I received this book for free from Publisher in exchange for an honest review. This does not affect my opinion of the book or the content of my review.The Magician King (The Magicians #2) by Lev Grossman
Published: Viking Adult (2011), Hardcover, 416pg
Genres: Fantasy, Fiction
Quentin and his friends are now the kings and queens of Fillory, but the days and nights of royal luxury are starting to pall. After a morning hunt takes a sinister turn, Quentin and his old friend Julia charter a magical sailing ship and set out on an errand to the wild outer reaches of their kingdom. Their pleasure cruise becomes an adventure when the two are unceremoniously dumped back into the last place Quentin ever wants to see: his parent’s house in Chesterton, Massachusetts. And only the black, twisted magic that Julia learned on the streets can save them. (from Amazon)
Okay, so, first off: it’s been ages since I read and reviewed The Magicians. It’s been so long that I forgot the last half of the book and so had to reread it before I could read this one. Can I just say? The second time around I liked The Magicians much more (I even rated it a whole bird higher). Since I knew what to expect I could appreciate more what Lev Grossman was trying to do– he was trying to flip conventional fantasy storytelling on its head. Neat! I mean, I still hated Quentin and it still made me feel bad for entertaining thoughts about going on a fantastical adventure. I still felt heartbroken and bruised at the end. But it wasn’t as bad as what happened the first time around.
I said on Twitter the other day that I think LG realized just how depressed he made a lot of people with The Magicians, and so he made The Magician King way less traumatizing.
Not that there aren’t heart-rending moments in The Magician King. I don’t think it’d be an LG book if he didn’t try to slice your heart in two at least once.
Overall, though, The Magician King is a much better book. By “better” I mean less depressing, but also it feels better-written. In the first book, there’s a few clunky sections. The pacing is slow, the transition from the first part of the book to the second goes down like a lead balloon, the characters are nearly all unlikable. In The Magician King everything flows much more smoothly; it feels like one coherent book instead of two or three stuck together. The characters are also less annoying, which is helpful.
Quentin was the biggest surprise. In the first book I found him really gloomy and irritating. I wanted to punch him in the face a lot. Even during my second read, when I understood him a bit more, I still found him really irritating. In TMK his annoyingness level is dialed way down, so much so that I actually found myself liking him! Kind of.
I think partly that’s because he’s spent two years being a king, which necessarily changes you as a person (although not always for the better), and furthermore he’s a king in his favorite imaginary land which he’s always wanted to live in. So maybe some of that desperation from the last book got worn away, and so now Quentin is kinder/nicer/more selfless/etc. I was especially surprised as how father-ish he is in some parts, especially with younger characters. The Quentin of the first book would have more likely shoved kids off bridges than worry about their mental health/safety/etc. like the Quentin of the second book does.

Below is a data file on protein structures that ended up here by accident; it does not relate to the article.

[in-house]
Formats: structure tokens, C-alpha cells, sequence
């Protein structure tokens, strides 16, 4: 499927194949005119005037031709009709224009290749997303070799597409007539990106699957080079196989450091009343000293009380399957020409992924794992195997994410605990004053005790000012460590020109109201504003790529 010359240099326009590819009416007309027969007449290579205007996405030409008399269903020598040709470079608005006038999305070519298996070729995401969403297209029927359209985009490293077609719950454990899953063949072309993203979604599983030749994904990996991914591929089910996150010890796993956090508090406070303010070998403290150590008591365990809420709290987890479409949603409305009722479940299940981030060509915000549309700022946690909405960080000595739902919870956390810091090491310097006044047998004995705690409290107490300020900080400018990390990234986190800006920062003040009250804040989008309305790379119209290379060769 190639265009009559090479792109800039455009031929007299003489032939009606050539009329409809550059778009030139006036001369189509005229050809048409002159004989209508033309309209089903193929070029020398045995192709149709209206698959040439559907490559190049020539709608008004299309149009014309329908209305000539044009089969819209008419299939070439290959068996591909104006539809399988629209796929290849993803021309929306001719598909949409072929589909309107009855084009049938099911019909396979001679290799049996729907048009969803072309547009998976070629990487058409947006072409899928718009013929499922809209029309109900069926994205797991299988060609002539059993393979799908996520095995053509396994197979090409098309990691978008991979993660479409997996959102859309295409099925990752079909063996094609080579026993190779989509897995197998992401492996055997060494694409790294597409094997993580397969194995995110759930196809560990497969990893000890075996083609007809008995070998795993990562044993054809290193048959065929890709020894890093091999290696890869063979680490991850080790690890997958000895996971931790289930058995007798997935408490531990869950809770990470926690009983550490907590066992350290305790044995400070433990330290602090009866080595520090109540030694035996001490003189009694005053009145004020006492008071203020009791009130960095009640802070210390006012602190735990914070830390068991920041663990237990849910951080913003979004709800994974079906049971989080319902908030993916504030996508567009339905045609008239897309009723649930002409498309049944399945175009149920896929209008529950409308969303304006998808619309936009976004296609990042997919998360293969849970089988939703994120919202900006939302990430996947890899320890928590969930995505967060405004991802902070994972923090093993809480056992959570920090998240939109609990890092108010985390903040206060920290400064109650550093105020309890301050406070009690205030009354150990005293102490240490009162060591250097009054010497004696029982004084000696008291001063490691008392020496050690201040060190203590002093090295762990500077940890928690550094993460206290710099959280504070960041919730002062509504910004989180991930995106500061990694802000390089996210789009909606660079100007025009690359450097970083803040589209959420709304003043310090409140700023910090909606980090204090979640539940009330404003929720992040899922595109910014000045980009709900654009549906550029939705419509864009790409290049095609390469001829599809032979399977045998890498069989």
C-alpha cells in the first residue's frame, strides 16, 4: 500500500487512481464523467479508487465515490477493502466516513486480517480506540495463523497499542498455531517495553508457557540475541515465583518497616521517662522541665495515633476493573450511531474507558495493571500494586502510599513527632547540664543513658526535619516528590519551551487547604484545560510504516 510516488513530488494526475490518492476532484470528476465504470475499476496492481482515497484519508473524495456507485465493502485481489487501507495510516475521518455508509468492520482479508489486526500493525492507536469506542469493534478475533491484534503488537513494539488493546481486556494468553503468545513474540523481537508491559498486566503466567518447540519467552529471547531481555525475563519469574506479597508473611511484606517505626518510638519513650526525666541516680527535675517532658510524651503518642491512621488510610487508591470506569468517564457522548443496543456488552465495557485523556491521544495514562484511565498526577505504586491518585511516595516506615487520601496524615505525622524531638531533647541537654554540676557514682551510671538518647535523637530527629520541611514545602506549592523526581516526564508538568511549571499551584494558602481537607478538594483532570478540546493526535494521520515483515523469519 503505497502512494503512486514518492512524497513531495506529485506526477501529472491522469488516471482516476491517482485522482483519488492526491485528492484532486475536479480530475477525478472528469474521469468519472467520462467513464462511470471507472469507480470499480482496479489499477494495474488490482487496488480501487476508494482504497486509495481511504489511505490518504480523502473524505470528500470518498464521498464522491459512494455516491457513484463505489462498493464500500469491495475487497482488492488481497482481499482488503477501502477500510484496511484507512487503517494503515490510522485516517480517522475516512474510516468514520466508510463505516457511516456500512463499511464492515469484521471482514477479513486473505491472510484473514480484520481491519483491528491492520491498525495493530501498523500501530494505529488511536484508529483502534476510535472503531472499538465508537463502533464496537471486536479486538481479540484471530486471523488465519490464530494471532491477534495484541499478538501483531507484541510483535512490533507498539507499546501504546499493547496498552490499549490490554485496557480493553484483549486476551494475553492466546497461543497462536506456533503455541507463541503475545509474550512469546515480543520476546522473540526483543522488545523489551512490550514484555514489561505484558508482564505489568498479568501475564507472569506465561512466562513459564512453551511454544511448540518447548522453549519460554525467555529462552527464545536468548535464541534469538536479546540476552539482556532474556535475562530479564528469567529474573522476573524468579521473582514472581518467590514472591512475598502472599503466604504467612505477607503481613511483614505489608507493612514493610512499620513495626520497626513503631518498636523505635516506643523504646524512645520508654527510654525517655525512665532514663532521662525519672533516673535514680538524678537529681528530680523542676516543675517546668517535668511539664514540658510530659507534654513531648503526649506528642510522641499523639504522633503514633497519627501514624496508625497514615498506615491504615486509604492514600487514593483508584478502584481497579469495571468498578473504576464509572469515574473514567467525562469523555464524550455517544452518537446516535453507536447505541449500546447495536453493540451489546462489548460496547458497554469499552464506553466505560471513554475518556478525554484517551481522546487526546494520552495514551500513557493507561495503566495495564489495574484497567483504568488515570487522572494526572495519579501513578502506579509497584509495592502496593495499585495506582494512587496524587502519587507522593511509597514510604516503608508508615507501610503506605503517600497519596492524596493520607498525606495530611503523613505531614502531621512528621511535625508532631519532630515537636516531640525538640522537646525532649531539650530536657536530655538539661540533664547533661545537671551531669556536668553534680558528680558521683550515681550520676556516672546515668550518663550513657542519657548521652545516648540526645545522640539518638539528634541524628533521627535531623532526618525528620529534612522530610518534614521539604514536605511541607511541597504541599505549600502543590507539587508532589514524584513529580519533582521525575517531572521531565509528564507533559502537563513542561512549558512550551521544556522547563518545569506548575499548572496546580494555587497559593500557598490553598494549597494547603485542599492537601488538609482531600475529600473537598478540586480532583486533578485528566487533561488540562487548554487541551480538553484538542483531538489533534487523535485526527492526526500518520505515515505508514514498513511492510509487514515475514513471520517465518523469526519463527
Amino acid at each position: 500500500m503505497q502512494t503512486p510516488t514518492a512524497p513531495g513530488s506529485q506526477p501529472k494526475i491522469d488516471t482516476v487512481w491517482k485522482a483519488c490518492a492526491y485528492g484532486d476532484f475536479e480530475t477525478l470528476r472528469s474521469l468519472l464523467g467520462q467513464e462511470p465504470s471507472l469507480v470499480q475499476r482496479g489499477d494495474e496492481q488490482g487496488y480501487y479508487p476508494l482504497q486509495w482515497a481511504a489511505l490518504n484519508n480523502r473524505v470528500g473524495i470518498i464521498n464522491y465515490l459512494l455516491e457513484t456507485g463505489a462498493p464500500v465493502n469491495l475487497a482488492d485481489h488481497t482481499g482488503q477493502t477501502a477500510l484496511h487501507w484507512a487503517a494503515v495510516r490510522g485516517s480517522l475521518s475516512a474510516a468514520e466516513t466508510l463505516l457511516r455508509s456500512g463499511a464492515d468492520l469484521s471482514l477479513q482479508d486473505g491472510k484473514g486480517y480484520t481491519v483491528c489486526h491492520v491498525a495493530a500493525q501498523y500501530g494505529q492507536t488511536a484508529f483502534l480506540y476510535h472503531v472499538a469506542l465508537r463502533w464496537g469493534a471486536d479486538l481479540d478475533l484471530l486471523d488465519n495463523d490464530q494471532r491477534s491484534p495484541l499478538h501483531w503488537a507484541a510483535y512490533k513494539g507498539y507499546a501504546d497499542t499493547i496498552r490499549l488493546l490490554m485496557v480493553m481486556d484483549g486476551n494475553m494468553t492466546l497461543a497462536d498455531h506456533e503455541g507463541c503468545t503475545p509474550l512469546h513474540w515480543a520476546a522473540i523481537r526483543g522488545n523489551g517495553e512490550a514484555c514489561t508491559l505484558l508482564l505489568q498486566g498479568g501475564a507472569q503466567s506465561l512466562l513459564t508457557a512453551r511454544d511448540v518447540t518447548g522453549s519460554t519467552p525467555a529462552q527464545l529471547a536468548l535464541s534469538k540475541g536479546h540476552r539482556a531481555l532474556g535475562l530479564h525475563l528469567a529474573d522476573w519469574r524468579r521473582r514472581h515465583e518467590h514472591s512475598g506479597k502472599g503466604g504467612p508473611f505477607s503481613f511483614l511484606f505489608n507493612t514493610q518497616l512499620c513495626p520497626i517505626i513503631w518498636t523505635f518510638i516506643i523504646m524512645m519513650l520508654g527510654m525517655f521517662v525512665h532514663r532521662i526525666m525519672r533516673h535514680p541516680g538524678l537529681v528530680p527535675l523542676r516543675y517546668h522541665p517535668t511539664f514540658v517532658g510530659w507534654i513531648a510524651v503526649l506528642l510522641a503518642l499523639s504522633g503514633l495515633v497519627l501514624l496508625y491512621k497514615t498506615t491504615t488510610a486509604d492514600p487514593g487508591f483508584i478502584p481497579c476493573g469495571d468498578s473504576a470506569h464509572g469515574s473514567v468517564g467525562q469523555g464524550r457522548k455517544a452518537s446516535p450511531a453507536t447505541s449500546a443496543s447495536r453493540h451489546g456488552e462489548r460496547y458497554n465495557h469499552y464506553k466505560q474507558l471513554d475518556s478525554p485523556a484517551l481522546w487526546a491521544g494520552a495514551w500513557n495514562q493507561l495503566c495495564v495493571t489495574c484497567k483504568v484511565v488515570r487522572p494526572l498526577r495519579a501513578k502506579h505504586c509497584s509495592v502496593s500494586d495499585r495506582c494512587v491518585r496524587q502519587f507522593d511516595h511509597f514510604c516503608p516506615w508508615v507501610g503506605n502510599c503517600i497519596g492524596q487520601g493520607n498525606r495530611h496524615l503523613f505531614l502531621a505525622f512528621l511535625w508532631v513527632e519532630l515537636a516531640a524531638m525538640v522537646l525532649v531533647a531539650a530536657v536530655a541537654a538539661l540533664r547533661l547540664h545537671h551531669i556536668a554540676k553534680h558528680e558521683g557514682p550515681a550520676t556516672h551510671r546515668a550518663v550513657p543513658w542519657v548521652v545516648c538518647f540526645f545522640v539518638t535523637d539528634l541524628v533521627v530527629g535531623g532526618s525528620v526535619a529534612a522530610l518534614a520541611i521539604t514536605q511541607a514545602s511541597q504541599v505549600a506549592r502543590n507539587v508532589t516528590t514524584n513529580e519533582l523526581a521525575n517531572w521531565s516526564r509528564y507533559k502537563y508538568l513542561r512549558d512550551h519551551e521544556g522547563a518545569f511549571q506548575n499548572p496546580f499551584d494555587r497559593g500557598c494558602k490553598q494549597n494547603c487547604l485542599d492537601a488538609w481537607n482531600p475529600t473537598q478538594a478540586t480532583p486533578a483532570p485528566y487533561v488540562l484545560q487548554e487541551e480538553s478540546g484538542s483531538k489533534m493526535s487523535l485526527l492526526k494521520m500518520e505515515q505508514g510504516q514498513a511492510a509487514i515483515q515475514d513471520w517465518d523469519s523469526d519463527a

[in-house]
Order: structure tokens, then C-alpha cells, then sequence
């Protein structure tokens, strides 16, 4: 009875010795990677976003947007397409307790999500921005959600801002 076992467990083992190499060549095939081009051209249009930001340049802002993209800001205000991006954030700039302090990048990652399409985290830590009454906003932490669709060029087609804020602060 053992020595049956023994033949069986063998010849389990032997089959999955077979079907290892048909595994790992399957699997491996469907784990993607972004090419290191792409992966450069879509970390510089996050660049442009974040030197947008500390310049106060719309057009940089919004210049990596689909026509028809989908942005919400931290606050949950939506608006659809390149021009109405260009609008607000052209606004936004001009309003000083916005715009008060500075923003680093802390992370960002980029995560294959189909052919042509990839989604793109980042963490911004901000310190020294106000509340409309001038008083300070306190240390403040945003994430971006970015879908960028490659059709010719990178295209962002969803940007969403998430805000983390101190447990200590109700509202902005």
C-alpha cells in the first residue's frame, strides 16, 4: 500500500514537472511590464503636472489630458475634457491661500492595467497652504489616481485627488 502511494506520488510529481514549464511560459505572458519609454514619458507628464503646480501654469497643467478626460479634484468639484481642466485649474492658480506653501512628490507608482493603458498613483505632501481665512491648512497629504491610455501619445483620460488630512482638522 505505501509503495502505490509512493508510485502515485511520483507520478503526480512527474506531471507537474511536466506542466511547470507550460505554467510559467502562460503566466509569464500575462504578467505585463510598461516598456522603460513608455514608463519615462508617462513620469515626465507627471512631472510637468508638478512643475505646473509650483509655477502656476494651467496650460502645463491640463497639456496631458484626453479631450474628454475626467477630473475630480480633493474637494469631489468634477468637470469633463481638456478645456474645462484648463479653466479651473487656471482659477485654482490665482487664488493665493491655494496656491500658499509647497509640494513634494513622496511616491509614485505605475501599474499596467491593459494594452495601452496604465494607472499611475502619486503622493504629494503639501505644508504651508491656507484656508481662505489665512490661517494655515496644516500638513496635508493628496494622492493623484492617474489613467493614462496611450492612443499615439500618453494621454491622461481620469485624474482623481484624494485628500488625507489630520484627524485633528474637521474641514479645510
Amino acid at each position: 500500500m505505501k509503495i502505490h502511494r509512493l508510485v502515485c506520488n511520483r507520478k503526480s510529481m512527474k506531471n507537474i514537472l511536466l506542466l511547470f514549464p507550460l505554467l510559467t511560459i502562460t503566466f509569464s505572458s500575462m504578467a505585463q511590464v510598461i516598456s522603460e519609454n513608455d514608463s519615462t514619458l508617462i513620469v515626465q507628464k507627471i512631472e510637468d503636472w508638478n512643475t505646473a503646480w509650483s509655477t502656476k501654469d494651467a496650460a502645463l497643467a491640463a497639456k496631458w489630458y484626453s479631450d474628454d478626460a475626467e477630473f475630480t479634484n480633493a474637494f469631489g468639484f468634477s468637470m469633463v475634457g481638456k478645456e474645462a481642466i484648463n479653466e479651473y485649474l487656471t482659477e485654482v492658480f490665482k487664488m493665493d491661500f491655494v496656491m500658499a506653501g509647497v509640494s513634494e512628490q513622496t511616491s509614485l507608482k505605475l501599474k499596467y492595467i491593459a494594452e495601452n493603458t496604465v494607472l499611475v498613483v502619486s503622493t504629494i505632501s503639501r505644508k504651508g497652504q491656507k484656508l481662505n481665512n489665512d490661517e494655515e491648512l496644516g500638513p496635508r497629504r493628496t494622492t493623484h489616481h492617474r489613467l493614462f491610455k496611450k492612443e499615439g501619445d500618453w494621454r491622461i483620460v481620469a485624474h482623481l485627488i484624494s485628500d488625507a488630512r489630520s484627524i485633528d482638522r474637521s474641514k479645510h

(Probably LG found out that everyone hated Quentin and wanted him to die, and so he tweaked him a bit. Good.)
Quentin’s plotline is mixed with Julia’s backstory, which I really liked (until the end, anyway). I’ve been wanting to know more about Julia and how she learned about magic ever since the first book, and her part of the story gives us just that. It’s basically just as depressing as everyone thought it’d be, although there’s some fun parts as well.
That’s true about the whole book, really. It’s a lot more like your more usual fantasy book, with the quests and the leveling up and whatever, although there’s still that edge of not-quite-rightness. Yes, Quentin and co. go on a quest. No, it isn’t as amazing as you’d expect a quest to be based on every other fantasy novel you’ve read. LG may be a bit gentler to those of us with dreams of unreality, but he doesn’t coddle. Unreality is still shit, just like reality can be.
So. The Magician King. Better than The Magicians? Yes, depending on how you felt about The Magicians. I certainly like it better, if only because it’s less likely to break my heart (although it certainly punched it a few times). It also unfortunately ends on a kind of cliffhanger, which makes me want to scream.
If you didn’t like The Magicians because you felt bruised and dismayed after finishing it, I’d say you should still give The Magician King a chance. It’ll fix a lot of the problems you had with The Magicians, and even if it doesn’t– you’ll probably still enjoy reading it.
Read: August 10, 2011
Despite the betterness of this book, there were still a few bits that seemed misplaced. Quentin refers to having some kind of Asperger’s early on in this one, when nothing of the sort was mentioned in the first book. (Personally, I thought he was just self-absorbed, as geniuses tend to be.) Harry Potter is mentioned a LOT, when I don’t think it was before (right?). Just little things like that, which made me think LG was retconning some stuff he forgot to mention in The Magicians. It kind of threw me off.
Also, here’s a fansong by Parry Gripp about The Magicians series: